“Have you ever seen blood in the moonlight, Will? It appears quite black.”
One of the best directed thrillers around. Manhunter isn’t so much interested in extraneous details of how characters came to be, filling information gaps with the nuance of a Criminal Minds episode but rather interested in the psychological weights of pure empathy.
Empathy is key to Mann’s artistic motivation, always making sure we understand where all the players stand in the story. In Manhunter, empathy is at the forefront. The lines between understanding and becoming begin folding over as Will Graham goes back for the always popular “one last job.” The problem is this job nearly cost him his life and his sanity.
How Manhunter isn’t #aesthetic #goals plastered on every corner of tumblr is odd to me. Framing is perfectly situated between astute and unsettling. Colors are vibrant and haunting. That’s okay, film twitter can carry the weight of appreciation, even if it still doesn’t quite feel like enough. Take a look at any image by itself and its perfect for the ONE.PERFECT.SHOT. canon but in the full film it all contributes to the alien nature of Graham’s worldview. It’s calculated but flushed with life, ripe for the taking and worth everything to protect. Graham fights to retain his humanity in attempt to stop a murderer who has none… Or so he thinks.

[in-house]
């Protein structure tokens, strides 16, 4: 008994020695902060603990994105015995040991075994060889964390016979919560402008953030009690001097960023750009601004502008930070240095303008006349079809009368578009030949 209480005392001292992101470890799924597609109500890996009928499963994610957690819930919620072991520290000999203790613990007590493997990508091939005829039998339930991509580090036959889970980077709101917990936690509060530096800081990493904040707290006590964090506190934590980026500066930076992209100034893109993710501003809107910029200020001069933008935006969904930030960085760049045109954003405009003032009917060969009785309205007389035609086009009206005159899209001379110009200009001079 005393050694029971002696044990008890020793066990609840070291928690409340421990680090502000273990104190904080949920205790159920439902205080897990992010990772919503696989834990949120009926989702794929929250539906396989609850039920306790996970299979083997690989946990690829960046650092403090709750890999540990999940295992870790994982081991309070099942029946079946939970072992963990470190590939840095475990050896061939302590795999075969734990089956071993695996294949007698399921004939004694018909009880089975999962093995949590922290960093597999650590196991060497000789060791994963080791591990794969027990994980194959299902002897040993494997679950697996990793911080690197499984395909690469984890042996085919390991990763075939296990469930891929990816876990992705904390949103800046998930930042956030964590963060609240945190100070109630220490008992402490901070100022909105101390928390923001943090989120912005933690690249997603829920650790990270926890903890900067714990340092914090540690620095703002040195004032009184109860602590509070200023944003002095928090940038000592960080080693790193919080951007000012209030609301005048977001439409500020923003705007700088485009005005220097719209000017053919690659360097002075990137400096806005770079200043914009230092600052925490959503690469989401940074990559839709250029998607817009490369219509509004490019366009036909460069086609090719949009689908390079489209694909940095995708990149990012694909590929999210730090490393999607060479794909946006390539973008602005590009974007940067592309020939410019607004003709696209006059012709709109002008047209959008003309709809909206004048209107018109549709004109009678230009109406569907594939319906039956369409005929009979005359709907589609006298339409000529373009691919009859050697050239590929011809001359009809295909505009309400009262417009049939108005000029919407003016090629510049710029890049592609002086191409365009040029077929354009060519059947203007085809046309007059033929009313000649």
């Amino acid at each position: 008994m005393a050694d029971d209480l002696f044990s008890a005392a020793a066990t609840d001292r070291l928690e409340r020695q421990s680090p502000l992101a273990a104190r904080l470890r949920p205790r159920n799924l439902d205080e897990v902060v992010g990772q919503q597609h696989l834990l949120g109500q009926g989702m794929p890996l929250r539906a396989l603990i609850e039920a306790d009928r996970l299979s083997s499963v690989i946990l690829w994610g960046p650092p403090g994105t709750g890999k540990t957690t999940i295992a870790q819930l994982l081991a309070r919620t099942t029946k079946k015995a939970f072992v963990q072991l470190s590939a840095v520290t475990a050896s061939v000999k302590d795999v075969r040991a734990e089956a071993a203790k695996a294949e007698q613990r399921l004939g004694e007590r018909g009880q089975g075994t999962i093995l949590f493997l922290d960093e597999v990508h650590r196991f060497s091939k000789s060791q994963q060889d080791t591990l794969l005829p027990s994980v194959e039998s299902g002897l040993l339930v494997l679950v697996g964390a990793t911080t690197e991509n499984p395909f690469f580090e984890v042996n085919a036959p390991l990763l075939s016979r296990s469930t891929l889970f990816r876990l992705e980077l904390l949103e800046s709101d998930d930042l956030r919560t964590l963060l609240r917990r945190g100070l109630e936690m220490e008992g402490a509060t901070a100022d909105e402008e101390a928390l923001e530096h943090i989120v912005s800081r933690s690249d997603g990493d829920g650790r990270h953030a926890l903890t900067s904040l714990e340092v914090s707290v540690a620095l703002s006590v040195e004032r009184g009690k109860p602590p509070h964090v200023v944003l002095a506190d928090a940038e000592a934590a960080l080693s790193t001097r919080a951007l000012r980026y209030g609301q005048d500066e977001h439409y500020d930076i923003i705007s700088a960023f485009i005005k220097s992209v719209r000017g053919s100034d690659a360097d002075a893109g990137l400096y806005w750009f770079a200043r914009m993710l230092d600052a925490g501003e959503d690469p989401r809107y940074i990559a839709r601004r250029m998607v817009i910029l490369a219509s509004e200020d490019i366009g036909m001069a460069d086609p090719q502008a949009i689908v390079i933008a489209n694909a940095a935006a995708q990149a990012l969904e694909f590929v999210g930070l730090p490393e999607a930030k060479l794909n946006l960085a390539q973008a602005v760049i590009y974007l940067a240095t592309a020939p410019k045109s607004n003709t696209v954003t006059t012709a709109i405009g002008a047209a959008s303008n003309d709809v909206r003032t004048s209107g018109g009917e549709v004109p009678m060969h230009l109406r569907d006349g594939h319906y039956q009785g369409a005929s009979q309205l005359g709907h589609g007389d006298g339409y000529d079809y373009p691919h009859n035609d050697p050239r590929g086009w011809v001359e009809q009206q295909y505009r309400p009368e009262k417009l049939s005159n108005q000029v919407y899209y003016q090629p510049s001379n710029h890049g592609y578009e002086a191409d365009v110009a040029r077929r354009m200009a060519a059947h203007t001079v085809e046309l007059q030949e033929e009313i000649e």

Again, Mann’s empathy extends even to Francis “The Toothfairy” Dolarhyde. He’s a mass murderer who stuffs shards of glass into the eyes of his victims but finds solace in a blind woman, Reba McClane. All Dolarhyde wants is to be seen, someone to witness his becoming. But with Reba, he sees as an olive branch. An avenue of possible redemption or escape. His story is one of tragedy as much as it is of terror.
Graham and Dolarhyde don’t meet until the climax of the film. Dialogue is never exchanged between the two. Yet, the two have been put on a collision course, each their struggles with empathy. How they deal with it couldn’t be anymore different and in classic Mann fashion, the duality can only leave one of them whole.